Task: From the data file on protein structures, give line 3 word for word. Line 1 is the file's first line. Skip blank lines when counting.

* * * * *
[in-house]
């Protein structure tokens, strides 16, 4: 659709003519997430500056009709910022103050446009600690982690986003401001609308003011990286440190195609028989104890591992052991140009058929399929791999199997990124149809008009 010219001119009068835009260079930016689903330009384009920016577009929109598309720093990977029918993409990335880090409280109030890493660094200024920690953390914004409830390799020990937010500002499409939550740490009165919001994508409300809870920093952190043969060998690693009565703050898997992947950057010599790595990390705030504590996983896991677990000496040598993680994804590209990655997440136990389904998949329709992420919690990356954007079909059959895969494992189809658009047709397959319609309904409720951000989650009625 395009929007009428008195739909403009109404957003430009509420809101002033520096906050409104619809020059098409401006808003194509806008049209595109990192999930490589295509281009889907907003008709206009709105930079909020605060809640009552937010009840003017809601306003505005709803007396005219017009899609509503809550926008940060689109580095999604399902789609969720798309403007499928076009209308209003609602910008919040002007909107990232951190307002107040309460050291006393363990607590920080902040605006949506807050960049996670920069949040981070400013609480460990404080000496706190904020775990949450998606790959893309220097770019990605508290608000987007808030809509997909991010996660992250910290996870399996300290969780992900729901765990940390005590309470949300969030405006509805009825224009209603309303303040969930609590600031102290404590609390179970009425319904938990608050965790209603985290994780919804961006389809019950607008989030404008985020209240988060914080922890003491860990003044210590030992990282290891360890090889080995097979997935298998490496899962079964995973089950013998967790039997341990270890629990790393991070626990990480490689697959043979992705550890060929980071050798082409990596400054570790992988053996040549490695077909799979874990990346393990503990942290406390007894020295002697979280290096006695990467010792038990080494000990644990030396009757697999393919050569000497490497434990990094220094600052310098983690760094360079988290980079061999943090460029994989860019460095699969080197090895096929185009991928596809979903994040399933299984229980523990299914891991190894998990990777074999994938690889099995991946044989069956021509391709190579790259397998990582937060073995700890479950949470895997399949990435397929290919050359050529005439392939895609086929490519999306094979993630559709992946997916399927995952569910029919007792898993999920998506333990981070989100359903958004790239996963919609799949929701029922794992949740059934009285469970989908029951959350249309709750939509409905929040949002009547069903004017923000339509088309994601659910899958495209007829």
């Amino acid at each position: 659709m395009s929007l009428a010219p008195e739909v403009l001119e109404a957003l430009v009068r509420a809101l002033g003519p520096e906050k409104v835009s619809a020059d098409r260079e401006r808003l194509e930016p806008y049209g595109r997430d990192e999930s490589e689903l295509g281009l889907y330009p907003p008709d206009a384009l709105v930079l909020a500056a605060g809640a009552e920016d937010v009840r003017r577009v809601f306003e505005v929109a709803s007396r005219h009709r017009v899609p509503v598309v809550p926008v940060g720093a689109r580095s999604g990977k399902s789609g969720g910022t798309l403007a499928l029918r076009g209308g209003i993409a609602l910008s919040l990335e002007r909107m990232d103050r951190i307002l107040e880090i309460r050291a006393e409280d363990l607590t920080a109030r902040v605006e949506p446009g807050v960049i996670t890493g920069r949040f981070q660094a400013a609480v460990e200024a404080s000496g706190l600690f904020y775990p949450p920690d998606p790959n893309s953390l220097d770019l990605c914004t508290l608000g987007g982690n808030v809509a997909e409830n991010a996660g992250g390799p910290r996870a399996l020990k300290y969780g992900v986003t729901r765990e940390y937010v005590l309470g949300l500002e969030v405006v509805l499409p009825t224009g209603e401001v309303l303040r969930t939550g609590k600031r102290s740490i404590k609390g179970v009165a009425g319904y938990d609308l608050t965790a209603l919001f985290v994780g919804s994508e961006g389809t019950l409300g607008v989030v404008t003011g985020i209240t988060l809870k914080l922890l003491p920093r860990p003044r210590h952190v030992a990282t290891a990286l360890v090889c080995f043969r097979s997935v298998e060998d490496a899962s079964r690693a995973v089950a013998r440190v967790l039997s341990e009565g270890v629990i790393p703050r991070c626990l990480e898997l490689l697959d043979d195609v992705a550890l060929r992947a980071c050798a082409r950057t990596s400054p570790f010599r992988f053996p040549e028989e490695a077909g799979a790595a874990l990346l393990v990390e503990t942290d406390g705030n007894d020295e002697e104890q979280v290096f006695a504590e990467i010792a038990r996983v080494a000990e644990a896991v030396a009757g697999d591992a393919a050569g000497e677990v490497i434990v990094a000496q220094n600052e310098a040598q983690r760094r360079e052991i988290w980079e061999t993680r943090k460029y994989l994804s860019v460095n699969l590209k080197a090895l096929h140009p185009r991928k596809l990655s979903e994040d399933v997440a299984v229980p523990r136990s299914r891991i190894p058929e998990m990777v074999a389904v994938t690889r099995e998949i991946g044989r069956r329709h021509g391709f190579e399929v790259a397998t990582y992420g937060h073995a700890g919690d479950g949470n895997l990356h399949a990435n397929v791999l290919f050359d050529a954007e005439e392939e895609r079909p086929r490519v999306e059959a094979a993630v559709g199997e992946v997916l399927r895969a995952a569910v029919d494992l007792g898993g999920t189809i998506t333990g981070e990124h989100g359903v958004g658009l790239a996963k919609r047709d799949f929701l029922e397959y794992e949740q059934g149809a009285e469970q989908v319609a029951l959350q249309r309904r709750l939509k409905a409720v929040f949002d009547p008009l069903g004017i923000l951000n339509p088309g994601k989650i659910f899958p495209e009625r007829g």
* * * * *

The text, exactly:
């Amino acid at each position: 659709m395009s929007l009428a010219p008195e739909v403009l001119e109404a957003l430009v009068r509420a809101l002033g003519p520096e906050k409104v835009s619809a020059d098409r260079e401006r808003l194509e930016p806008y049209g595109r997430d990192e999930s490589e689903l295509g281009l889907y330009p907003p008709d206009a384009l709105v930079l909020a500056a605060g809640a009552e920016d937010v009840r003017r577009v809601f306003e505005v929109a709803s007396r005219h009709r017009v899609p509503v598309v809550p926008v940060g720093a689109r580095s999604g990977k399902s789609g969720g910022t798309l403007a499928l029918r076009g209308g209003i993409a609602l910008s919040l990335e002007r909107m990232d103050r951190i307002l107040e880090i309460r050291a006393e409280d363990l607590t920080a109030r902040v605006e949506p446009g807050v960049i996670t890493g920069r949040f981070q660094a400013a609480v460990e200024a404080s000496g706190l600690f904020y775990p949450p920690d998606p790959n893309s953390l220097d770019l990605c914004t508290l608000g987007g982690n808030v809509a997909e409830n991010a996660g992250g390799p910290r996870a399996l020990k300290y969780g992900v986003t729901r765990e940390y937010v005590l309470g949300l500002e969030v405006v509805l499409p009825t224009g209603e401001v309303l303040r969930t939550g609590k600031r102290s740490i404590k609390g179970v009165a009425g319904y938990d609308l608050t965790a209603l919001f985290v994780g919804s994508e961006g389809t019950l409300g607008v989030v404008t003011g985020i209240t988060l809870k914080l922890l003491p920093r860990p003044r210590h952190v030992a990282t290891a990286l360890v090889c080995f043969r097979s997935v298998e060998d490496a899962s079964r690693a995973v089950a013998r440190v967790l039997s341990e009565g270890v629990i790393p703050r991070c626990l990480e898997l490689l697959d043979d195609v992705a550890l060929r992947a980071c050798a082409r950057t990596s400054p570790f010599r992988f053996p040549e028989e490695a077909g799979a790595a874990l990346l393990v990390e503990t942290d406390g705030n007894d020295e002697e104890q979280v290096f006695a504590e990467i010792a038990r996983v080494a000990e644990a896991v030396a009757g697999d591992a393919a050569g000497e677990v490497i434990v990094a000496q220094n600052e310098a040598q983690r760094r360079e052991i988290w980079e061999t993680r943090k460029y994989l994804s860019v460095n699969l590209k080197a090895l096929h140009p185009r991928k596809l990655s979903e994040d399933v997440a299984v229980p523990r136990s299914r891991i190894p058929e998990m990777v074999a389904v994938t690889r099995e998949i991946g044989r069956r329709h021509g391709f190579e399929v790259a397998t990582y992420g937060h073995a700890g919690d479950g949470n895997l990356h399949a990435n397929v791999l290919f050359d050529a954007e005439e392939e895609r079909p086929r490519v999306e059959a094979a993630v559709g199997e992946v997916l399927r895969a995952a569910v029919d494992l007792g898993g999920t189809i998506t333990g981070e990124h989100g359903v958004g658009l790239a996963k919609r047709d799949f929701l029922e397959y794992e949740q059934g149809a009285e469970q989908v319609a029951l959350q249309r309904r709750l939509k409905a409720v929040f949002d009547p008009l069903g004017i923000l951000n339509p088309g994601k989650i659910f899958p495209e009625r007829g």